Due process violations remained rampant within the court system, and law-enforcement authorities continued to engage in the use of force with a high degree of impunity.


In 2004, the high hopes of Serbia's potential to move toward transition were dashed.

Former President Slobodan Milosevic's legacy turned out to be a serious obstacle, penetrating society's basic values. Anachronistic nationalism continued to influence national interests.

The cabinet failed to offer a vision or resolutions to problems such as the status of Kosovo, the state union of Serbia and Montenegro, or a new constitution, while reaffirming its commitment to association with the European Union.

Furthermore, despite numerous indications of its entropy, the army continued to be regarded as an untouchable institution.


President Imomali Rakhmonov continued his authoritarian rule in 2004.

A number of opposition leaders faced allegedly politically motivated charges, ahead of the February 2005 parliamentary elections.

Independent media faced various obstacles, including self-censorship due to the threat of defamation charges. Cases of intimidation and violence targeting journalists who were critical of the authorities were also reported.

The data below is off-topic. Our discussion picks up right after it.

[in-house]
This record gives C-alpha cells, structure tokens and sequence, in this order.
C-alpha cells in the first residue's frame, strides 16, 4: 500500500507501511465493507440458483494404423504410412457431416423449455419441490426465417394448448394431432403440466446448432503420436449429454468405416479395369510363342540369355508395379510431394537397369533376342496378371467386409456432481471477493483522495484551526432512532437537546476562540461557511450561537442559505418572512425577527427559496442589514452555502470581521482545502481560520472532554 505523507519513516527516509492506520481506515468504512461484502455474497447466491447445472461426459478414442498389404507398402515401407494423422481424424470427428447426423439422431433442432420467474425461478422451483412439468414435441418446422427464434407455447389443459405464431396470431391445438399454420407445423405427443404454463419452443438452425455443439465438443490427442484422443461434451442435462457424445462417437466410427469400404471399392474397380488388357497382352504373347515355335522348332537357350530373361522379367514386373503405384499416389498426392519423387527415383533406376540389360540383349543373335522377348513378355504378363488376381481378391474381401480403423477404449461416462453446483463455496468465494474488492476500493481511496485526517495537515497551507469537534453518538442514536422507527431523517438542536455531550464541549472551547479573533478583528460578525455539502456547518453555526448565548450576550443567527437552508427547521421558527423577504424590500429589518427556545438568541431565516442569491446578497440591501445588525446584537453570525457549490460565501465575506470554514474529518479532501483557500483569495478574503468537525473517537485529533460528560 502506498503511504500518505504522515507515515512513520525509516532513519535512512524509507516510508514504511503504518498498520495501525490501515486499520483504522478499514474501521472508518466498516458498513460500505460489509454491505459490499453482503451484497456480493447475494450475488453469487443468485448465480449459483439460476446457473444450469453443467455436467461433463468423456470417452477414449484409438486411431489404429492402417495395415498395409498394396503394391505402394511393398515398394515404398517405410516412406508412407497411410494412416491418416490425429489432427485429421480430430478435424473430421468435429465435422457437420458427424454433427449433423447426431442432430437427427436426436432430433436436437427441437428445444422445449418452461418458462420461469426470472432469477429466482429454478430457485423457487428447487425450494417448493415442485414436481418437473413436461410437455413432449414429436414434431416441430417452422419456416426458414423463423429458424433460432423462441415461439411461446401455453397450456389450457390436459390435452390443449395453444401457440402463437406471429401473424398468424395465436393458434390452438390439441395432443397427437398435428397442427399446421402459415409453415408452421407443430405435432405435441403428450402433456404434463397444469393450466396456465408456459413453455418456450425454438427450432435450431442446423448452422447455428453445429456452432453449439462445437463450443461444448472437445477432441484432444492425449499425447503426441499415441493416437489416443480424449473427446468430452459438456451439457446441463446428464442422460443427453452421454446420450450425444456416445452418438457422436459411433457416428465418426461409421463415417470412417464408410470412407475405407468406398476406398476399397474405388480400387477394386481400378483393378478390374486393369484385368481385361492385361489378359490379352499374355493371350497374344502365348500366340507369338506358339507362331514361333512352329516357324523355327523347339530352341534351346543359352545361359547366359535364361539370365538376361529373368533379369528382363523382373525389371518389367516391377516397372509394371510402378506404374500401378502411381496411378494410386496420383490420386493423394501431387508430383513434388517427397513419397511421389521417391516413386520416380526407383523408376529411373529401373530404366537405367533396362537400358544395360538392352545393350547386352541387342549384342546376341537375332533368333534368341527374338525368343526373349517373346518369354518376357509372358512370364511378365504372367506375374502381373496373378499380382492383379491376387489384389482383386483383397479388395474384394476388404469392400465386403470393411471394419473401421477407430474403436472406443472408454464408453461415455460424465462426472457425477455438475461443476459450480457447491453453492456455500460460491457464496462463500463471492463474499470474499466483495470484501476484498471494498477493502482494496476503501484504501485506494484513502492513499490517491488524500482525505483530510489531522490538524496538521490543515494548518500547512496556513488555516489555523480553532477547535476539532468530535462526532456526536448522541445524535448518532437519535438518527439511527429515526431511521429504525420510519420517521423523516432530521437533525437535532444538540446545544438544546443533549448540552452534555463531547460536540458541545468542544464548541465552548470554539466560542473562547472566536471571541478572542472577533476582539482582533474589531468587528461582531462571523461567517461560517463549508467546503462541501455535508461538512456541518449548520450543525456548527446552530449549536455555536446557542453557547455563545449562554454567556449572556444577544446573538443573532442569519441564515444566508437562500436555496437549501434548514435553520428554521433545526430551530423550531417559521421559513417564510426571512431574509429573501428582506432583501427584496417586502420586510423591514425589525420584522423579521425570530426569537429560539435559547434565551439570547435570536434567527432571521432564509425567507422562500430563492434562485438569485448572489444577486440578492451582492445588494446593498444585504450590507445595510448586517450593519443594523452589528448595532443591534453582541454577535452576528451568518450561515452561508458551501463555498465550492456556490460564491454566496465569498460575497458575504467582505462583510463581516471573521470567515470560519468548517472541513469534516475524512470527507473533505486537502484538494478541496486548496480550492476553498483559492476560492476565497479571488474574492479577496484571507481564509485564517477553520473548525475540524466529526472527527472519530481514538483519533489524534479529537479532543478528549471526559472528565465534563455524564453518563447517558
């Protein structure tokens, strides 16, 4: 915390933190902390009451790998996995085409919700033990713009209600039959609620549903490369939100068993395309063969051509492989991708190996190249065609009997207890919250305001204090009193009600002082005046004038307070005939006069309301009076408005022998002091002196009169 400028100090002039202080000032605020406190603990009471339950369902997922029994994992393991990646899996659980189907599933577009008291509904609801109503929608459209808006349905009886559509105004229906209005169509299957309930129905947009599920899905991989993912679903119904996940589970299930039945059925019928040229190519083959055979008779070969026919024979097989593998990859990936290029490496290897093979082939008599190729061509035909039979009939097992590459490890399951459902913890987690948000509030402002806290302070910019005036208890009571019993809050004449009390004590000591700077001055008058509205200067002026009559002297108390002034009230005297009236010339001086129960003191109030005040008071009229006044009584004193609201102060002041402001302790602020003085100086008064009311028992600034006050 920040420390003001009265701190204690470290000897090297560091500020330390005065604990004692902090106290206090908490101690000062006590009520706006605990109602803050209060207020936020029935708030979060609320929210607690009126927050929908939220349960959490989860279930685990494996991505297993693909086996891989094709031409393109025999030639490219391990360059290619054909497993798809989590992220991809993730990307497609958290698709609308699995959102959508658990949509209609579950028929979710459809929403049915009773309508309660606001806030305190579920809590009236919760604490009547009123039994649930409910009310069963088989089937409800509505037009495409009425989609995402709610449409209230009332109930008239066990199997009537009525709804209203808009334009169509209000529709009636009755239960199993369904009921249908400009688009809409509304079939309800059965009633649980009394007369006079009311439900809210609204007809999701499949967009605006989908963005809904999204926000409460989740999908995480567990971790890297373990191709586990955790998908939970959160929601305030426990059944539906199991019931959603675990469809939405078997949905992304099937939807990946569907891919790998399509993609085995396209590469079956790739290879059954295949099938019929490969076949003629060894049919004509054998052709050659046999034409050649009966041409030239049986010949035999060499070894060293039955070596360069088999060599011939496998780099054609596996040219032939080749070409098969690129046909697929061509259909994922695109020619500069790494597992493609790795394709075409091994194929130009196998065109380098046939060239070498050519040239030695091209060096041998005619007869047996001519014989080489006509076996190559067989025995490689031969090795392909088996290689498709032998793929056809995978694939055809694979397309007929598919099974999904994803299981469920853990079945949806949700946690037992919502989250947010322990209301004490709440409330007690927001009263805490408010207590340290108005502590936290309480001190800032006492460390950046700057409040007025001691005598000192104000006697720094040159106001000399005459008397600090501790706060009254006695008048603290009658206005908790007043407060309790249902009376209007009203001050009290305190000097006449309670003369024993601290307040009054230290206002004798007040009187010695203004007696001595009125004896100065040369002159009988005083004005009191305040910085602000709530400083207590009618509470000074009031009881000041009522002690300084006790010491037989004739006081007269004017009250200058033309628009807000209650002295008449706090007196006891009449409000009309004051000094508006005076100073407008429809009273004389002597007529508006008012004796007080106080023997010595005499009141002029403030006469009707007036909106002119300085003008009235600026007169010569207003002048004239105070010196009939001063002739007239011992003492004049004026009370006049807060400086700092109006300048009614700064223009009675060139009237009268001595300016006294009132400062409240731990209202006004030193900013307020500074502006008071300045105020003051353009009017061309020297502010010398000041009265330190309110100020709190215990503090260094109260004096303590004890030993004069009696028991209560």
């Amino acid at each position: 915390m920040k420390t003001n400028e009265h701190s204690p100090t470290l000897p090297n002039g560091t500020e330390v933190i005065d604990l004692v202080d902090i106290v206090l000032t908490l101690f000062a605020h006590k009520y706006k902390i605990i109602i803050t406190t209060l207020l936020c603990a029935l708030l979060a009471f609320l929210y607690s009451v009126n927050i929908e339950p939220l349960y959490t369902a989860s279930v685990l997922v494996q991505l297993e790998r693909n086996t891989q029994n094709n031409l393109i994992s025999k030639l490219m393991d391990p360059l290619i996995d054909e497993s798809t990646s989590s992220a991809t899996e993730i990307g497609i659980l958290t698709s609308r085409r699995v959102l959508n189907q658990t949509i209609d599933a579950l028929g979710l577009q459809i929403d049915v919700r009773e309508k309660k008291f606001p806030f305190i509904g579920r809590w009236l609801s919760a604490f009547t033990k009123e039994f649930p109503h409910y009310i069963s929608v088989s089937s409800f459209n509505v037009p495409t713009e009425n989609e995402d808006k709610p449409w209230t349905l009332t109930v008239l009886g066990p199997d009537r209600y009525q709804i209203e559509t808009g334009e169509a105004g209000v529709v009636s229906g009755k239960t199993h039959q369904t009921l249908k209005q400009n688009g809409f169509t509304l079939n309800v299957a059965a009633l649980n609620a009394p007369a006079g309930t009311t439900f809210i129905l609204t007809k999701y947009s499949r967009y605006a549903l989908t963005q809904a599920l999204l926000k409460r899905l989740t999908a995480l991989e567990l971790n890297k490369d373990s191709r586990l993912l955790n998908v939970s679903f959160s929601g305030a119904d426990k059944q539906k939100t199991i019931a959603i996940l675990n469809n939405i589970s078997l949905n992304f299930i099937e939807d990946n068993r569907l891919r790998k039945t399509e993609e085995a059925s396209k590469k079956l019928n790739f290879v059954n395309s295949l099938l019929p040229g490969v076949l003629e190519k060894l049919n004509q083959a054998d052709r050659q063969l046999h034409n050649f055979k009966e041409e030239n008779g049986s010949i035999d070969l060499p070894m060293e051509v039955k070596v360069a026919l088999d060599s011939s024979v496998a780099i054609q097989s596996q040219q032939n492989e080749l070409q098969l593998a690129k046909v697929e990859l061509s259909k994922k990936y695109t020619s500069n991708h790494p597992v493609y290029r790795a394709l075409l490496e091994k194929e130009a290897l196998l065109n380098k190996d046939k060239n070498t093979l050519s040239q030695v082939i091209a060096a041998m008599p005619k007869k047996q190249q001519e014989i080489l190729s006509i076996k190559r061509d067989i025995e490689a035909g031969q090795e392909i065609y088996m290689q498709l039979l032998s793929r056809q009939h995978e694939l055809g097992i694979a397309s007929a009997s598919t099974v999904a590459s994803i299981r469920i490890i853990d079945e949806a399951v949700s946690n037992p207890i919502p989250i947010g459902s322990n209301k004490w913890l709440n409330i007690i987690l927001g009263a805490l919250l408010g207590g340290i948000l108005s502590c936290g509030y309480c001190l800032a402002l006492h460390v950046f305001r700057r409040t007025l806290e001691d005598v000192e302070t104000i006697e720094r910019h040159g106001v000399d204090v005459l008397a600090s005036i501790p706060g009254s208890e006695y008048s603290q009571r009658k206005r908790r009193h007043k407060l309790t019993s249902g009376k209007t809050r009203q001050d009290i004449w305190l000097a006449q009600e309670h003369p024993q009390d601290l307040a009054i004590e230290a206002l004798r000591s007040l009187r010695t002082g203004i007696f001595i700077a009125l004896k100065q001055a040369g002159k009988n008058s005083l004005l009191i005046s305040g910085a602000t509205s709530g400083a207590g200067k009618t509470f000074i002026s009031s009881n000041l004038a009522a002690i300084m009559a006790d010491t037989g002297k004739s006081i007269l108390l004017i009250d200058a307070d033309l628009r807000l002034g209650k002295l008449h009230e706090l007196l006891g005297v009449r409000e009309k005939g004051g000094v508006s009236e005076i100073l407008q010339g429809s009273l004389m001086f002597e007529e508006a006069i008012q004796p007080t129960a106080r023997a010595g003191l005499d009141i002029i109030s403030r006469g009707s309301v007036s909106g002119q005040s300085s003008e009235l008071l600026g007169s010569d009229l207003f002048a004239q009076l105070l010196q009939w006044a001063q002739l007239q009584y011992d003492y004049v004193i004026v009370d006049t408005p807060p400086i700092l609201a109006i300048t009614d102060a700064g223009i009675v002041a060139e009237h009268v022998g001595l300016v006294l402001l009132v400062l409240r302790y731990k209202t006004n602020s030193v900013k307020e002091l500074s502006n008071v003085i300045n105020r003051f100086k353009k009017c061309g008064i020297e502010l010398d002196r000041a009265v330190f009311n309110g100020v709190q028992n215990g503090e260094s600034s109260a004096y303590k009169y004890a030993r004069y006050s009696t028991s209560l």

The government continued to restrict independent religious activities. Numerous members and supporters of the banned Hizb ut-Tahrir Islamic group were arrested and sentenced to long prison terms, in trials that fell short of international due process standards. In these and other cases, torture and ill-treatment were frequently reported.


President Saparmurat Niyazov continued to rule Turkmenistan with an iron fist in 2004. The IHF characterizes Turkmenistan as the most repressive state in the OSCE region.

There were no legal opposition movements or alternative mass media in the country.

Security police continued to closely monitor all organized activity and harassed members of religious minorities and nongovernmental organizations.

Members of ethnic minorities were systematically discriminated against in employment and education.


The political developments in Ukraine were dominated in 2004 by protests that led to opposition candidate Viktor Yushchenko being elected president.